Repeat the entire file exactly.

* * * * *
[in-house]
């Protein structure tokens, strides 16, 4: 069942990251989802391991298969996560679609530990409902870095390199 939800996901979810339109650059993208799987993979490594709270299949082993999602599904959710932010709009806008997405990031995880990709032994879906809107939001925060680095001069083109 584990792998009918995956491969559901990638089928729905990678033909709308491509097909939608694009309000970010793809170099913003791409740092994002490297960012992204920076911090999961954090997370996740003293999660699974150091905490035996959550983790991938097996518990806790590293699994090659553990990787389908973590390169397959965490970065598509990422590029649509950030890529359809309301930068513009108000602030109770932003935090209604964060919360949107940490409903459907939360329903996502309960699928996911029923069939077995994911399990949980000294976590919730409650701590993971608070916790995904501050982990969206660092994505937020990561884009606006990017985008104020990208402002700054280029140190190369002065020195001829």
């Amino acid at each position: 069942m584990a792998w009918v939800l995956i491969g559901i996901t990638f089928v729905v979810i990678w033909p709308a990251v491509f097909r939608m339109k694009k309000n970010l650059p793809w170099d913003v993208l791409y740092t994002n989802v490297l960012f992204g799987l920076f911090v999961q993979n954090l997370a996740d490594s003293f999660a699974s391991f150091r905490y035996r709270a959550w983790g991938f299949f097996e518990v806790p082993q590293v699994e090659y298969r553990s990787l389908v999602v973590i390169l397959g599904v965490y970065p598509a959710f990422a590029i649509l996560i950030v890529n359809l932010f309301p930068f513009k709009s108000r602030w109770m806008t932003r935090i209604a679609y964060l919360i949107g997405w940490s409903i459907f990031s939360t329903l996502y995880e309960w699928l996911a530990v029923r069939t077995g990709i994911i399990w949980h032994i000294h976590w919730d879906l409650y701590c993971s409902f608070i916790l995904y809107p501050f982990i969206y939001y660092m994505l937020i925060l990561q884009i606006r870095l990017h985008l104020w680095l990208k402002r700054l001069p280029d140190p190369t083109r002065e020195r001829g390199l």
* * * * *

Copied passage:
[in-house]
């Protein structure tokens, strides 16, 4: 069942990251989802391991298969996560679609530990409902870095390199 939800996901979810339109650059993208799987993979490594709270299949082993999602599904959710932010709009806008997405990031995880990709032994879906809107939001925060680095001069083109 584990792998009918995956491969559901990638089928729905990678033909709308491509097909939608694009309000970010793809170099913003791409740092994002490297960012992204920076911090999961954090997370996740003293999660699974150091905490035996959550983790991938097996518990806790590293699994090659553990990787389908973590390169397959965490970065598509990422590029649509950030890529359809309301930068513009108000602030109770932003935090209604964060919360949107940490409903459907939360329903996502309960699928996911029923069939077995994911399990949980000294976590919730409650701590993971608070916790995904501050982990969206660092994505937020990561884009606006990017985008104020990208402002700054280029140190190369002065020195001829």
């Amino acid at each position: 069942m584990a792998w009918v939800l995956i491969g559901i996901t990638f089928v729905v979810i990678w033909p709308a990251v491509f097909r939608m339109k694009k309000n970010l650059p793809w170099d913003v993208l791409y740092t994002n989802v490297l960012f992204g799987l920076f911090v999961q993979n954090l997370a996740d490594s003293f999660a699974s391991f150091r905490y035996r709270a959550w983790g991938f299949f097996e518990v806790p082993q590293v699994e090659y298969r553990s990787l389908v999602v973590i390169l397959g599904v965490y970065p598509a959710f990422a590029i649509l996560i950030v890529n359809l932010f309301p930068f513009k709009s108000r602030w109770m806008t932003r935090i209604a679609y964060l919360i949107g997405w940490s409903i459907f990031s939360t329903l996502y995880e309960w699928l996911a530990v029923r069939t077995g990709i994911i399990w949980h032994i000294h976590w919730d879906l409650y701590c993971s409902f608070i916790l995904y809107p501050f982990i969206y939001y660092m994505l937020i925060l990561q884009i606006r870095l990017h985008l104020w680095l990208k402002r700054l001069p280029d140190p190369t083109r002065e020195r001829g390199l």